As reported in the New York Times: “We were absolutely amazed,” said Elaine Petrocelli, an owner of Book Passage, an independent company with bookstores in San Francisco and suburban Corte Madera, Calif. “Here you have a $195 book in what’s supposed to be a bad time, and we have many, many orders for it. I think we have over 20 orders for it.”
The book is considered the Holy Grail by many Jungians, who for years had only heard rumors of its existence. For decades Jung’s descendants kept the original, leather-bound volume, which Jung worked on between 1912 and 1928, locked in a bank vault.
It took Sonu Shamdasani, the primary translator and the writer of a 33-page introductory essay, two years to persuade Jung’s family to let him start working on a color copy of the original book.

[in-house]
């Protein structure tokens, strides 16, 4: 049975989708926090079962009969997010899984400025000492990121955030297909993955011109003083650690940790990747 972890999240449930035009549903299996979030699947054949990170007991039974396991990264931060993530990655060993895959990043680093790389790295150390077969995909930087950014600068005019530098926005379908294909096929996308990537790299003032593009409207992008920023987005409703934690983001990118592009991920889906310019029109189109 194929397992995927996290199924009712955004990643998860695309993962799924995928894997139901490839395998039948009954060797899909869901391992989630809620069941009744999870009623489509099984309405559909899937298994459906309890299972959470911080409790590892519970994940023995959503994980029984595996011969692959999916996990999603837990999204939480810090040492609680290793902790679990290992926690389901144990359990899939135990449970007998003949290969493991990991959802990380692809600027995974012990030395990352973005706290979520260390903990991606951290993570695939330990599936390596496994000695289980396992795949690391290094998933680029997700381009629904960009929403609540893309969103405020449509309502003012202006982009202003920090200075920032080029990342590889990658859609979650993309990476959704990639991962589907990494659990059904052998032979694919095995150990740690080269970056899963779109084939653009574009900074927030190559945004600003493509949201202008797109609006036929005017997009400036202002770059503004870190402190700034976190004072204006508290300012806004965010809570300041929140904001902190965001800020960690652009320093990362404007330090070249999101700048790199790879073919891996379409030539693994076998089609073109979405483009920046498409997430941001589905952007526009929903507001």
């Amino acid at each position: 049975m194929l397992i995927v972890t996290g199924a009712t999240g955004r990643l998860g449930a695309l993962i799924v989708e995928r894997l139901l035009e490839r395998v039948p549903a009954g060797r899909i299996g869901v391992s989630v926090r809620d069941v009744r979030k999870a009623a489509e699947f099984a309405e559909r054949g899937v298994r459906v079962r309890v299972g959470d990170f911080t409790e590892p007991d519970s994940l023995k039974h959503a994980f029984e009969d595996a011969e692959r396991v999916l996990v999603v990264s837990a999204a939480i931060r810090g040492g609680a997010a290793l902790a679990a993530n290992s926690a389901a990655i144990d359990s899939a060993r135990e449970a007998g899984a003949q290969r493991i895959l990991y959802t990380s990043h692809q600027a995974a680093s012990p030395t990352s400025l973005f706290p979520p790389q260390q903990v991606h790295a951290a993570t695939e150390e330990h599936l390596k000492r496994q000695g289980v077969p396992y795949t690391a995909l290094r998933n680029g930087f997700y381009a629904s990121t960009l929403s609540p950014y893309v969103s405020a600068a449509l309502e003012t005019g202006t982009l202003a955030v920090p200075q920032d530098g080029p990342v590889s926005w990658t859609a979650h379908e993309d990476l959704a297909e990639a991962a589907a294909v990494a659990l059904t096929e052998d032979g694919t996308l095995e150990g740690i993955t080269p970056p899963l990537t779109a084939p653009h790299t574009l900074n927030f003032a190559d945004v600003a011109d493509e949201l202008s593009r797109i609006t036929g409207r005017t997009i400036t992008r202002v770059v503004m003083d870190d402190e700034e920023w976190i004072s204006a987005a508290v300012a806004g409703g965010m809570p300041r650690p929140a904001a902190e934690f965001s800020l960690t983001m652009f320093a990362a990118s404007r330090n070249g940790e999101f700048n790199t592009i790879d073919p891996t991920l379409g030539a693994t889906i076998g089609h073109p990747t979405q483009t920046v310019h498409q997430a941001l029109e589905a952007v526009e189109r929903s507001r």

Mr. Mairs first saw about 30 facsimile pages of “The Red Book” and some of Mr. Shamdasani’s introductory material.
“I was blown away,” Mr. Mairs recalled. “I really am not a Jungian. I looked at it simply as an object that was so beautiful I couldn’t keep my hands off it.”